Even though a human cannot actually inflict a curse on God, it is possible to belittle or revile God’s reputation. The word for “God” in this command is not God’s four-letter personal name, but Elohim (אֳלֺהִים) = God, a god, gods. The God of Israel does not want to be belittled or reviled by any name.

The command in Exodus is violated in this week’s Torah portion, Emor.

A son of an Israelite woman and an Egyptian man went out among the Israelites. And the Israelite woman’s son and an Israelite man scuffled in the camp. Vayikov the name, the Israelite woman’s son, vayekaleil, and he was brought to Moses. The name of his mother was Shelomit, daughter of Divri, from the tribe of Dan. (Leviticus 24:10-11)

vayikov (וַיִּקּב) = and he pierced, put a hole through, designated, cursed. (A form of the verb nakav.)

vayekaleil (וַיְקַלֵּל) = and he belittled, insulted, reviled, cursed. (A form of the root verb kalal in the piel stem.)

Does he curse God’s name? Or does he curse the Israelite man he is scuffling with, using God’s name in a curse formula?2 We do not know; this week’s Torah portion adds vayekaleil (and he belittled, reviled) without a direct object. But whatever Shelomit’s son says, we know he is misusing God’s name.

And they put him into custody [to wait] for exact information for themselves from the mouth of God. Then God spoke to Moses, saying: “Take hamekaleil outside the camp, and all who heard must lay their hands on his head. Then the whole community must stone him.” (Leviticus 24:12-14)

hamekaleil (הַמְקַלֵּל) = the belittler, the insulter, the reviler, the curser. (Also in the piel stem of the verb kalal.)

Moses and some of the other judges in the community have already determined, on the testimony of multiple witnesses, that Shelomit’s son is guilty. They wait only for God to tell Moses what the sentence should be, and God obliges.

Next God provides a general rule about blasphemy:

“And you must speak to the Israelites, saying: Anyone yekaleil his eloha will bear the burden of his guilt. Venokeiv the Name of God, he must definitely be put to death; the whole community must definitely stone him. Resident alien and native alike, benakvo the Name he must be put to death.” (Leviticus 24:15-16)

yekaleil (יְחַלֵּל) = who belittles, insults, reviles, curses. (Also in the piel stem of the verb kalal.)

eloha (אֱלֺהָ) = god. (Singular of Elohim.)

venokeiv (וְנֺקֵב) = and one who curses. (Another form of the verb nakav.)

benakvo (בְּנָקְבוֹ) = when he curses. (Also from nakav.)

One way to interpret this command is that anyonewho reviles his own god is guilty and will be punished in some undetermined way; but anyone who reviles the personal name of the God of Israel must be executed.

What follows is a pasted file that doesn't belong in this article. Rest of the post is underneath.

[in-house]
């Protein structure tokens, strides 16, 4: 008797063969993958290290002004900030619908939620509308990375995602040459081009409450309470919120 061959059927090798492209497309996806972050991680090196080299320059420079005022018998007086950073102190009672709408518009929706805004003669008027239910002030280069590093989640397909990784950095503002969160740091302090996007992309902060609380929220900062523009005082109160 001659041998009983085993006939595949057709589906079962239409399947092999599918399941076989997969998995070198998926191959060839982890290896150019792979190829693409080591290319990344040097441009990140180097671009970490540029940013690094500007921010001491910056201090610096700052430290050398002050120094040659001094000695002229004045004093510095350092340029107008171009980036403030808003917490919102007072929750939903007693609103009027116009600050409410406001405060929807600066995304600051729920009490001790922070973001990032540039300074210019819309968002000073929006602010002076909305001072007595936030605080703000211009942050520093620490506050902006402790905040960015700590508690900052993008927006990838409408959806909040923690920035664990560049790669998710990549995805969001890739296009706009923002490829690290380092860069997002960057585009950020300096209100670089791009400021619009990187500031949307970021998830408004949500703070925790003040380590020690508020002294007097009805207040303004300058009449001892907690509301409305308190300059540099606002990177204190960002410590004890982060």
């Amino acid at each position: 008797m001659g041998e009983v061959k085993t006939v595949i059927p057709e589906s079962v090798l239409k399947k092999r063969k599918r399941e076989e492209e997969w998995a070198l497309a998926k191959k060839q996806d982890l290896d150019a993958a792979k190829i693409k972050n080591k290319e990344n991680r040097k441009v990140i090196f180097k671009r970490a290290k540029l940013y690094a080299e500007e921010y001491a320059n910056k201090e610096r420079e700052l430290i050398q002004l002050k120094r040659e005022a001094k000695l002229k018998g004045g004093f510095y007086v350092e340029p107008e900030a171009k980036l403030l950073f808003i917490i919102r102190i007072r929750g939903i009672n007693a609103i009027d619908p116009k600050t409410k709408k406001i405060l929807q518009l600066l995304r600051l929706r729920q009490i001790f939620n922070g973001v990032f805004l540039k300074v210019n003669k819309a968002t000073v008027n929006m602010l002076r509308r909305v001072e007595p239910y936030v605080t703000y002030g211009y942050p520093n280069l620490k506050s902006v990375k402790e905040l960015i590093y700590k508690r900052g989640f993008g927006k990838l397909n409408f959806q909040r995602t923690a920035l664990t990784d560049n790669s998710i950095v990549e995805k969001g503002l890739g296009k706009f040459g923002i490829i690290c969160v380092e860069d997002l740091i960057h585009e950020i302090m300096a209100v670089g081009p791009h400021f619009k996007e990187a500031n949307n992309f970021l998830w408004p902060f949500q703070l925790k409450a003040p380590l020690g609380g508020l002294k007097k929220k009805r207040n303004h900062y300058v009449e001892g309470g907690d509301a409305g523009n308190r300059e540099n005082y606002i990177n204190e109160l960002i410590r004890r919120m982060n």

The Talmud (6th century C.E.) agrees that “For cursing the ineffable name of God, one is liable to be executed with a court-imposed death penalty.” But it interprets “anyone yekaleil his eloha” as anyone who reviles or curses one of the less sacred names of God, such as Elohim.3

Rashbam 4 wrote in the 12th century C.E. that God would deliver the punishment to someone who cursed a lesser name of God, so human judges did not need to take action. 

The God character in the portion Emor immediately adds:

“And a man who strikes down the life of any human being, he must definitely be put to death.” (Leviticus 24:17)

There are other death penalties in the Torah, but this juxtaposition makes a point. Reviling God’s personal name is as bad as destroying a human being, who is made “in the image of God” (Genesis 1:27).

Shelomit’s son in this week’s Torah portion might have had a good reason for cursing God’s name. According to Sifra, a 4th-century C.E. commentary,

He had come to Moses asking him to render a judgment in his favor so that he could pitch his tent in the camp of Dan, his mother’s tribe.  Moses ruled against him because of the regulation (Numbers 2:2) that the order of the encampment was to be strictly governed by the father’s ancestry.  His resentment against the unfavorable ruling by Moses led him to blaspheme.5

In this addition to the biblical story, he curses when he is scuffling with an Israelite from the tribe of Dan who insults or excludes him.

I can sympathize with Shelomit’s son, and I think he should have been reprimanded, not executed, for expressing his anger with a curse.

Does it really matter if we give God a bad reputation? Ancient Israelite society depended on respect for God and therefore obedience to God’s laws, so reviling God could be an incitement to insurrection. Modern multicultural societies depend on obedience to civil laws and respect for those who follow different religions from your own. Today, I believe, it matters if we give a religion a bad reputation.

May we all bless, not curse, one another. And may we refrain from belittling or reviling any human being, for the sake of the divine image in every one of us.

  1. “God in principle cannot be hurt by any human act, but His name, available for manipulation and debasement in human linguistic practice, can suffer injury, and for this injury the death penalty is exacted, as here in the case of murder.” (Robert Alter, The Five Books of Moses, W.W. Norton & Co., New York, 2004, p. 652.)